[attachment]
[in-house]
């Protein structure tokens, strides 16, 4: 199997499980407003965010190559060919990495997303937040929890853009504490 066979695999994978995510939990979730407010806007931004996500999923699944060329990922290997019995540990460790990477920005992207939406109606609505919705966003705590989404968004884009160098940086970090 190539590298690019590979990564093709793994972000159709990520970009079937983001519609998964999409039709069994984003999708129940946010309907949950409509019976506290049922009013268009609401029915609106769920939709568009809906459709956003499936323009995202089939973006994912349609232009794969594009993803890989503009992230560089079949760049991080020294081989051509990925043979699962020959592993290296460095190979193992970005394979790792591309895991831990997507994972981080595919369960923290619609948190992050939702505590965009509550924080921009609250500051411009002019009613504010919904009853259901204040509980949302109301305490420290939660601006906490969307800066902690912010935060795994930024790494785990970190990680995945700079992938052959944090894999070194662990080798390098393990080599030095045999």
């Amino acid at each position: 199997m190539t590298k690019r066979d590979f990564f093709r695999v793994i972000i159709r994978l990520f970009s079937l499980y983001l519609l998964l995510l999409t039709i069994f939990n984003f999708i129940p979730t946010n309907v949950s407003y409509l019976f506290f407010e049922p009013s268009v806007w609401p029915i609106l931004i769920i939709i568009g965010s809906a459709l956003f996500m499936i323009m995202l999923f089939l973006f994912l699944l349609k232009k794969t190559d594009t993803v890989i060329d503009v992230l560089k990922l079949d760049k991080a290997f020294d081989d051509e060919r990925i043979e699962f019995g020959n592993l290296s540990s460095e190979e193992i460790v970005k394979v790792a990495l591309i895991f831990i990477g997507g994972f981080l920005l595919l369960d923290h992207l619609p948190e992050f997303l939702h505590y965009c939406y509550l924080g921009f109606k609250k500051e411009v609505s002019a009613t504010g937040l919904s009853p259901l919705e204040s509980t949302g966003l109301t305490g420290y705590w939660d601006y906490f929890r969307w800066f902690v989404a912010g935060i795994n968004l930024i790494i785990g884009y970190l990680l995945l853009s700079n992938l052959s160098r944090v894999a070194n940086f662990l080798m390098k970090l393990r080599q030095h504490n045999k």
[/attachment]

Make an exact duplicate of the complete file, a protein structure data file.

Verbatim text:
[in-house]
């Protein structure tokens, strides 16, 4: 199997499980407003965010190559060919990495997303937040929890853009504490 066979695999994978995510939990979730407010806007931004996500999923699944060329990922290997019995540990460790990477920005992207939406109606609505919705966003705590989404968004884009160098940086970090 190539590298690019590979990564093709793994972000159709990520970009079937983001519609998964999409039709069994984003999708129940946010309907949950409509019976506290049922009013268009609401029915609106769920939709568009809906459709956003499936323009995202089939973006994912349609232009794969594009993803890989503009992230560089079949760049991080020294081989051509990925043979699962020959592993290296460095190979193992970005394979790792591309895991831990997507994972981080595919369960923290619609948190992050939702505590965009509550924080921009609250500051411009002019009613504010919904009853259901204040509980949302109301305490420290939660601006906490969307800066902690912010935060795994930024790494785990970190990680995945700079992938052959944090894999070194662990080798390098393990080599030095045999």
């Amino acid at each position: 199997m190539t590298k690019r066979d590979f990564f093709r695999v793994i972000i159709r994978l990520f970009s079937l499980y983001l519609l998964l995510l999409t039709i069994f939990n984003f999708i129940p979730t946010n309907v949950s407003y409509l019976f506290f407010e049922p009013s268009v806007w609401p029915i609106l931004i769920i939709i568009g965010s809906a459709l956003f996500m499936i323009m995202l999923f089939l973006f994912l699944l349609k232009k794969t190559d594009t993803v890989i060329d503009v992230l560089k990922l079949d760049k991080a290997f020294d081989d051509e060919r990925i043979e699962f019995g020959n592993l290296s540990s460095e190979e193992i460790v970005k394979v790792a990495l591309i895991f831990i990477g997507g994972f981080l920005l595919l369960d923290h992207l619609p948190e992050f997303l939702h505590y965009c939406y509550l924080g921009f109606k609250k500051e411009v609505s002019a009613t504010g937040l919904s009853p259901l919705e204040s509980t949302g966003l109301t305490g420290y705590w939660d601006y906490f929890r969307w800066f902690v989404a912010g935060i795994n968004l930024i790494i785990g884009y970190l990680l995945l853009s700079n992938l052959s160098r944090v894999a070194n940086f662990l080798m390098k970090l393990r080599q030095h504490n045999k």